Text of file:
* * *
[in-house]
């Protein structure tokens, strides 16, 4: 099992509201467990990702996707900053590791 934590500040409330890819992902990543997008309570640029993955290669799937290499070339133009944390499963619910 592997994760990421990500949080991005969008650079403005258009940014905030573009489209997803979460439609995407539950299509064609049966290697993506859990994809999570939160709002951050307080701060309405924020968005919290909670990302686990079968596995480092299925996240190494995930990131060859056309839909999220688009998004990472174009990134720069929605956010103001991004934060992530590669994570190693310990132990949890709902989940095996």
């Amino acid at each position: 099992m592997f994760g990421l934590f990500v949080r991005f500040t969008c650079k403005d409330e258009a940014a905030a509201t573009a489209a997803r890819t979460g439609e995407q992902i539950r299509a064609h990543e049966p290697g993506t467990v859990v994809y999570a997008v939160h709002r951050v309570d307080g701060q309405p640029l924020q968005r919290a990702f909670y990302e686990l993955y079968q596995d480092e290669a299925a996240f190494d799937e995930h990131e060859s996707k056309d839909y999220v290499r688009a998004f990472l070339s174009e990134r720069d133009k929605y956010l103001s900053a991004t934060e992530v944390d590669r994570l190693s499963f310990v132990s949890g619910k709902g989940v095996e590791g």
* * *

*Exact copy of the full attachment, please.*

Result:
[in-house]
């Protein structure tokens, strides 16, 4: 099992509201467990990702996707900053590791 934590500040409330890819992902990543997008309570640029993955290669799937290499070339133009944390499963619910 592997994760990421990500949080991005969008650079403005258009940014905030573009489209997803979460439609995407539950299509064609049966290697993506859990994809999570939160709002951050307080701060309405924020968005919290909670990302686990079968596995480092299925996240190494995930990131060859056309839909999220688009998004990472174009990134720069929605956010103001991004934060992530590669994570190693310990132990949890709902989940095996």
């Amino acid at each position: 099992m592997f994760g990421l934590f990500v949080r991005f500040t969008c650079k403005d409330e258009a940014a905030a509201t573009a489209a997803r890819t979460g439609e995407q992902i539950r299509a064609h990543e049966p290697g993506t467990v859990v994809y999570a997008v939160h709002r951050v309570d307080g701060q309405p640029l924020q968005r919290a990702f909670y990302e686990l993955y079968q596995d480092e290669a299925a996240f190494d799937e995930h990131e060859s996707k056309d839909y999220v290499r688009a998004f990472l070339s174009e990134r720069d133009k929605y956010l103001s900053a991004t934060e992530v944390d590669r994570l190693s499963f310990v132990s949890g619910k709902g989940v095996e590791g």